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The Association Between Expanded ACEs and Behavioral Health Outcomes Among Youth at First Time Legal System Contact

  • Folk, Johanna B
  • Ramaiya, Megan
  • Holloway, Evan
  • Ramos, Lili
  • Marshall, Brandon DL
  • Kemp, Kathleen
  • Li, Yu
  • Bath, Eraka
  • Mitchell, Daphne Koinis
  • Tolou-Shams, Marina
Publication Date
Dec 01, 2023
eScholarship - University of California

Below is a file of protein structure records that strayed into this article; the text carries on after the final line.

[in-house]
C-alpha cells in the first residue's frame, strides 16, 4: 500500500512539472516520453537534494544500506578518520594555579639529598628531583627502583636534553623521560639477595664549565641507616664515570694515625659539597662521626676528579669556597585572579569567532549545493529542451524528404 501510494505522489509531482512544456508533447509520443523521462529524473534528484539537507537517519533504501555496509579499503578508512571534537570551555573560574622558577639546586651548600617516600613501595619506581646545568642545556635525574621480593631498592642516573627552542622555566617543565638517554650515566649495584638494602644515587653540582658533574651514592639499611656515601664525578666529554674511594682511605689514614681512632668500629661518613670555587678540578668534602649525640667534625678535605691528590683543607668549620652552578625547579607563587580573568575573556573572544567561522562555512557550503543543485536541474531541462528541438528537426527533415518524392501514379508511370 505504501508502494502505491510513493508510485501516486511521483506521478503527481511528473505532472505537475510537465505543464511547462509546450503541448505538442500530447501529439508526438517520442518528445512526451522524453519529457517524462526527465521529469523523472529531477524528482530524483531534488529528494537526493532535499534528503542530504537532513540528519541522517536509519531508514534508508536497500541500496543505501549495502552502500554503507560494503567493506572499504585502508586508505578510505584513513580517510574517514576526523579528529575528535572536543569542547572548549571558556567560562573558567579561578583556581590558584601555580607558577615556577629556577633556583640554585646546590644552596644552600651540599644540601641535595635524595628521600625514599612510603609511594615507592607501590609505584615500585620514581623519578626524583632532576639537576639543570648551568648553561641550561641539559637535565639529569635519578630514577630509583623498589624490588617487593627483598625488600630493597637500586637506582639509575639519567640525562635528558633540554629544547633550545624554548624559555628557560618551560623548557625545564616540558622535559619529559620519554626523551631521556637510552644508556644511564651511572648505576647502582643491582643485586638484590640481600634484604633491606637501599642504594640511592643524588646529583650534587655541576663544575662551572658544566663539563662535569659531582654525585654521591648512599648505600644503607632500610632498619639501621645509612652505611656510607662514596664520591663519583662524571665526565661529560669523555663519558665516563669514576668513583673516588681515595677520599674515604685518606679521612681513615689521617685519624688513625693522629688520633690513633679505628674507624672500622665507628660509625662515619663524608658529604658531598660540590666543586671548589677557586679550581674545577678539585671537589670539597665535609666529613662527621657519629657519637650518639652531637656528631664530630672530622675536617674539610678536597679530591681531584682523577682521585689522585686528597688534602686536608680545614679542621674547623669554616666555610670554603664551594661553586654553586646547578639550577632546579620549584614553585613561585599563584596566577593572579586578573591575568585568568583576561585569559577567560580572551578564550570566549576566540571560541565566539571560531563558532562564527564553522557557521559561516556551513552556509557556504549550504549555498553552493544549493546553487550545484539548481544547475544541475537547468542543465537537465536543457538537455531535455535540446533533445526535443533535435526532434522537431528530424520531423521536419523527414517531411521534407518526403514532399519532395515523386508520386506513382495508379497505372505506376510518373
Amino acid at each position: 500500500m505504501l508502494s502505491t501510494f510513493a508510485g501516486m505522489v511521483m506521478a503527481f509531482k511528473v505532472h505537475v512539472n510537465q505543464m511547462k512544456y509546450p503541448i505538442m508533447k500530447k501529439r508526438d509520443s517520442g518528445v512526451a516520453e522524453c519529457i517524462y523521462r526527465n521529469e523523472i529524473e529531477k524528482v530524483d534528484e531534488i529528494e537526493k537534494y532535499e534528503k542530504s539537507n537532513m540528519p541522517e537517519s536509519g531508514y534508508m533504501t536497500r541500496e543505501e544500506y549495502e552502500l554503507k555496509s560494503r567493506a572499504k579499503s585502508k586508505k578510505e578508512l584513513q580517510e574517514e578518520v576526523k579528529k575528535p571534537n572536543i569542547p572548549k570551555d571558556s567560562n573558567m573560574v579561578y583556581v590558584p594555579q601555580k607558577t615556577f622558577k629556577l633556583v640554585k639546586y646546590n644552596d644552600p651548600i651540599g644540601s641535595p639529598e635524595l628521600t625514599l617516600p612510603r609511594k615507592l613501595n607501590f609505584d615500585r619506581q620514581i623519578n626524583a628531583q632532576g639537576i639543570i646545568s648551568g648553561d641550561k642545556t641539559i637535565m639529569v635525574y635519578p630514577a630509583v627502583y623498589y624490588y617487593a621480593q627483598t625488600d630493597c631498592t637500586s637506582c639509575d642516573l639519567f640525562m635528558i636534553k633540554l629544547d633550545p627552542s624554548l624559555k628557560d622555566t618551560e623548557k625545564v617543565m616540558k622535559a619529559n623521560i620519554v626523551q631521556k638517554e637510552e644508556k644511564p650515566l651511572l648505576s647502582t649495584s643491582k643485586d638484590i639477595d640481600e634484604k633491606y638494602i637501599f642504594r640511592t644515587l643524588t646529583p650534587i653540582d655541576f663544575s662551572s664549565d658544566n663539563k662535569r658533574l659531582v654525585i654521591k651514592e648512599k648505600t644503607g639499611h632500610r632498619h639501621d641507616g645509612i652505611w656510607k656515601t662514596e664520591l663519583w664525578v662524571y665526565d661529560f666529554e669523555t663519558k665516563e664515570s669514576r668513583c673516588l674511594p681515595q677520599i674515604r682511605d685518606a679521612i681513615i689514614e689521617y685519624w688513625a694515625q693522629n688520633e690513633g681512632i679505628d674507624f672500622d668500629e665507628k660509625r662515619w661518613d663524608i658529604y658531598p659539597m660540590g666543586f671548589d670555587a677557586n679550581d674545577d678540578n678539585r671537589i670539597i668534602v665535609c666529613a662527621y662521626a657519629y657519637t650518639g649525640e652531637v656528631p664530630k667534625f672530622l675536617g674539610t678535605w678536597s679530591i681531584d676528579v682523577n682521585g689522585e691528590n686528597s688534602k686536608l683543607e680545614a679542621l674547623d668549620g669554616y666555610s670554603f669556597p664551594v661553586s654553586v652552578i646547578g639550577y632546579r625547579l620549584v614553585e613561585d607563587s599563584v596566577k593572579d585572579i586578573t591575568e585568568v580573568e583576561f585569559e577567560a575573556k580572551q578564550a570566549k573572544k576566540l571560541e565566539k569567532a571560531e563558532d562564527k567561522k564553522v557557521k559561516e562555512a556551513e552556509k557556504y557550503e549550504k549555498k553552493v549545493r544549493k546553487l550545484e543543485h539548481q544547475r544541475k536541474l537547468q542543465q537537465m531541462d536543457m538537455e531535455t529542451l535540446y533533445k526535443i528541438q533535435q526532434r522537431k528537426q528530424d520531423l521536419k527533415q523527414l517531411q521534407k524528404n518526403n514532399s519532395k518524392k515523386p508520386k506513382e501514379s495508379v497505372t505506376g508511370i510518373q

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A growing body of literature has documented high rates of adverse childhood experiences (ACEs) and their effects on behavioral health among adolescents impacted by the juvenile legal system. Most research with justice-impacted youth assesses the ten standard ACEs, encompassing abuse, neglect, and household dysfunction. This body of work has largely ignored the five expanded ACEs which assess social and community level adversity. Justice-impacted youth commonly experience expanded ACEs (racial discrimination, placement in foster care, living in a disadvantaged neighborhood, witnessing violence, bullying), and inclusion of these adversities may enhance predictive utility of the commonly used ACEs score. The current study examined the prospective impact of total ACEs (standard and expanded) on alcohol and cannabis use, substance-related consequences, and psychiatric symptoms during the year following first ever contact with the juvenile court. Results indicate justice-impacted youth experience multiple expanded ACEs prior to first court contact. The expanded ACEs did not predict any of the behavioral health outcomes assessed, over and above the standard ACEs. Inclusion of expanded ACEs in the standard ACEs score may not increase utility in identifying prospective behavioral health outcomes among youth in first time contact with the juvenile legal system.

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